Monthly Archives: October 2009

Little League in Sun Prairie, Wisconsin

An excerpt from This Page at Peter Gray’s Freedom to Learn blog.


Sun Prairie, Wisconsin: managing my little league team at age 9

Between the ages of 7 and 10 I lived in Sun Prairie, Wisconsin. I’m told that Sun Prairie is now a rapidly growing suburb of Madison, but when I lived there, in the 1950s, it was a small city with lots of cornfields between it and Madison. The kids in Sun Prairie were involved in many activities that were new to me. For example, I learned from my new friends how to build my own kite and fly it. We used to organize kite-flying contests, with the one rule that the kite had to be built from scratch, not from a kit. Today you’d assume that parents would be involved in helping kids build the kites, but that was not at all true then. We younger kids learned from our slightly older, more experienced friends how to do it, and then we went on to produce our own innovations. We used to get shafts of wood, free, from the local lumberyard to make the frames (sometimes we asked for them, sometimes we didn’t). Some kids built truly remarkable kites, unlike any kites I have seen since.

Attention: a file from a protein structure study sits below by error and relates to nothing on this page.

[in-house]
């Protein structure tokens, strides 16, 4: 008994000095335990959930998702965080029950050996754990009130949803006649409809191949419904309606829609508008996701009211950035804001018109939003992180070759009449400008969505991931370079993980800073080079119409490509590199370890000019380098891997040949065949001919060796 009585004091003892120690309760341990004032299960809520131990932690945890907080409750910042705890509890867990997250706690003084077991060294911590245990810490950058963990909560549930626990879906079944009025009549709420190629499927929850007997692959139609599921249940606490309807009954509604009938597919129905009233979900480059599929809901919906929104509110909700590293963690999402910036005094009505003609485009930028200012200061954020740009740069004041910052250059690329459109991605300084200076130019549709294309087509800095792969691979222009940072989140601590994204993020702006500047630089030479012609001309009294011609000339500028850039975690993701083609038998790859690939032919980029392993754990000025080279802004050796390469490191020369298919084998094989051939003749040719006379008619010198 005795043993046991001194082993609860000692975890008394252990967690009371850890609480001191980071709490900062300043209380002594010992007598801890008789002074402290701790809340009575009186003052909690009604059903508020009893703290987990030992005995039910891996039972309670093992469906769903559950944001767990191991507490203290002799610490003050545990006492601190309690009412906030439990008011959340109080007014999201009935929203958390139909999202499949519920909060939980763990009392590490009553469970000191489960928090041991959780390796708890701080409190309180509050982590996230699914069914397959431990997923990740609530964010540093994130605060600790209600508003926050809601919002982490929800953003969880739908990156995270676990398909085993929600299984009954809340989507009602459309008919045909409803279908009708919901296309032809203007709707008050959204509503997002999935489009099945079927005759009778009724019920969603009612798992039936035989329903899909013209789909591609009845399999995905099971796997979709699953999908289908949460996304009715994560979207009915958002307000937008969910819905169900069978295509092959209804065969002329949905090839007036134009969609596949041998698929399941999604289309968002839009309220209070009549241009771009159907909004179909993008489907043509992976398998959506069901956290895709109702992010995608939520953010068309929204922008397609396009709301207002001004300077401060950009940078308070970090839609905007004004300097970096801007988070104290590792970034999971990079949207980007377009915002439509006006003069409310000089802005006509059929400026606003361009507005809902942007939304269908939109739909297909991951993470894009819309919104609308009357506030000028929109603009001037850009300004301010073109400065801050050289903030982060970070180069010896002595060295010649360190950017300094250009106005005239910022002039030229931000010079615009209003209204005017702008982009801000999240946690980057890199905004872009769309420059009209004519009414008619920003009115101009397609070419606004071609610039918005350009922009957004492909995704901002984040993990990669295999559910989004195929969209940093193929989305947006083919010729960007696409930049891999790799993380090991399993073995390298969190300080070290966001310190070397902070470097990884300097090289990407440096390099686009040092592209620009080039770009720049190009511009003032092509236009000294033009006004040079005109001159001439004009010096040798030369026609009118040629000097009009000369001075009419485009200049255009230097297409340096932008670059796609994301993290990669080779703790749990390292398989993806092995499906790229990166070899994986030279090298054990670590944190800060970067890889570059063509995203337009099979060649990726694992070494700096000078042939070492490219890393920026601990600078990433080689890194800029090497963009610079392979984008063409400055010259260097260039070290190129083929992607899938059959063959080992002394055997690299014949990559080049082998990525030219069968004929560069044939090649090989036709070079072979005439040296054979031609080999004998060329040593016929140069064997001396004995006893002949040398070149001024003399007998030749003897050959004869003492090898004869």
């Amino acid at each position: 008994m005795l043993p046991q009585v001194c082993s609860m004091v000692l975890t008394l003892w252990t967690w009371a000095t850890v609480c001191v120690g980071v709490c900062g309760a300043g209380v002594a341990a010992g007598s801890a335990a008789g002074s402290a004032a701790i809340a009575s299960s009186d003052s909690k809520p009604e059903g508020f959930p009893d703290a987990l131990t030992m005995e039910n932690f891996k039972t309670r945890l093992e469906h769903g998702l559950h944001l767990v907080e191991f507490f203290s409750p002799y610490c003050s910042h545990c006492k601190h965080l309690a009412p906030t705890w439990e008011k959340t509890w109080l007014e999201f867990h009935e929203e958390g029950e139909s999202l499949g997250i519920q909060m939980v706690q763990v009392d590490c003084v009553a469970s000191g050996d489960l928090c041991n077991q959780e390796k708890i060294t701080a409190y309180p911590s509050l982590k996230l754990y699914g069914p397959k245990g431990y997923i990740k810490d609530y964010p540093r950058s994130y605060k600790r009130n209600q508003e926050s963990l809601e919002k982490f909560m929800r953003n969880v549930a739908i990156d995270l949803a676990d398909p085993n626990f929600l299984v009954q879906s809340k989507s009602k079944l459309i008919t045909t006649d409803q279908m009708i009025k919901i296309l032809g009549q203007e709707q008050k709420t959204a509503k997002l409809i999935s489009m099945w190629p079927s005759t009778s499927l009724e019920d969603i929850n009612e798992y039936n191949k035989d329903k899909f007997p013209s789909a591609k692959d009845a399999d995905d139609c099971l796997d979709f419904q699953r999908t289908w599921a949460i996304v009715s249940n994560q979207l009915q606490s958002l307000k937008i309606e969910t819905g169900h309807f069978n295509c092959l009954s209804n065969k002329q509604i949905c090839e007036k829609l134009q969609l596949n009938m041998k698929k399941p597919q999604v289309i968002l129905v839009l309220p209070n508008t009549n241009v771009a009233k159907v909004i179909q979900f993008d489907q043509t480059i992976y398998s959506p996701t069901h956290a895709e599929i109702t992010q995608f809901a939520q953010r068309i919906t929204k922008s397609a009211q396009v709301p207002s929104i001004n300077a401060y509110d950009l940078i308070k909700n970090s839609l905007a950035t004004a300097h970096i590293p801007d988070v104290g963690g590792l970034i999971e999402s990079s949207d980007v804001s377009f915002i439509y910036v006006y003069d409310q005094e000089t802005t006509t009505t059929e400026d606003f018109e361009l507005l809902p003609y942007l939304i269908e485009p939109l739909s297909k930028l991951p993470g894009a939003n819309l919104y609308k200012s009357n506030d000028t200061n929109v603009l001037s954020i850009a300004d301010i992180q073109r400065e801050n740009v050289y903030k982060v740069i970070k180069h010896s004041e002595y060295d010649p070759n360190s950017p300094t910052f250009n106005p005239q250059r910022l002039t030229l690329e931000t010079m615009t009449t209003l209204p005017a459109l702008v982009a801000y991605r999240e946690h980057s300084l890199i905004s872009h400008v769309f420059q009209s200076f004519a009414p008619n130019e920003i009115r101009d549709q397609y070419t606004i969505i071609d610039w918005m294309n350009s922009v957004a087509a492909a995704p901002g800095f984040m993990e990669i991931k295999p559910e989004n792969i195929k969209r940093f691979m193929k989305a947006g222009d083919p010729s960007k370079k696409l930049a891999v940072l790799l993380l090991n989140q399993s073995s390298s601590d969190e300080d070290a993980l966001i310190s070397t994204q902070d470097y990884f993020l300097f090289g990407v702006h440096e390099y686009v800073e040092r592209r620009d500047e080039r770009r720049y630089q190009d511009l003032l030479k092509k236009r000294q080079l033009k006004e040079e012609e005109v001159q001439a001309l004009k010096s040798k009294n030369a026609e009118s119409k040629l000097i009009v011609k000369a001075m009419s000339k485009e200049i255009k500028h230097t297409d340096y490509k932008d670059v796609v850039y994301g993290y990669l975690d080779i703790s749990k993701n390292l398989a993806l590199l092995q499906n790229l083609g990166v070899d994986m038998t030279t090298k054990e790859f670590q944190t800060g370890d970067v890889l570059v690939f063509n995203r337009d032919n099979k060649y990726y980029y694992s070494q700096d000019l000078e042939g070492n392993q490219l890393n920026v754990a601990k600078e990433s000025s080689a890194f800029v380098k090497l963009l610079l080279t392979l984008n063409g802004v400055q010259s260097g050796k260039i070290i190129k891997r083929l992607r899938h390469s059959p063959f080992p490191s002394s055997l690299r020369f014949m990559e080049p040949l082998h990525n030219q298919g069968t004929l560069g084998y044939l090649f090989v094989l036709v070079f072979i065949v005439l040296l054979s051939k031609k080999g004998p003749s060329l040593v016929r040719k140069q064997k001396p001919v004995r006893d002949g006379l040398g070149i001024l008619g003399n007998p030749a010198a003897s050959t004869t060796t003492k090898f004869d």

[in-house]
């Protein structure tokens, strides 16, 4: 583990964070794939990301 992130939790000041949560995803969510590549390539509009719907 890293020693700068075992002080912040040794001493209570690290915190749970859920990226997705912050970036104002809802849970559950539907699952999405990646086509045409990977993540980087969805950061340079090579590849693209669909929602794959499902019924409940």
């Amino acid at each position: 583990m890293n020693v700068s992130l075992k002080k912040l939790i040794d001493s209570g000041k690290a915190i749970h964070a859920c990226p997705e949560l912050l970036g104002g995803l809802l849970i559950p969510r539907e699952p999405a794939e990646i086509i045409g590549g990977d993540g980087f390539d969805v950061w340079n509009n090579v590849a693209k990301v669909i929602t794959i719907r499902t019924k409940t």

But even more than kite flying, Sun Prairie was, for boys, a baseball town. Every neighborhood had a vacant lot, and in every vacant lot you would find kids playing baseball—all summer long and on weekends and after school in the fall and spring. Baseball quickly became my passion. Like most of my friends, I was sure I would grow up to become a professional baseball player. We all listened on the radio to the Milwaukee Braves games, and we all collected and traded baseball cards. Kids who couldn’t do long division in school had no trouble calculating batting averages, in those days before calculators.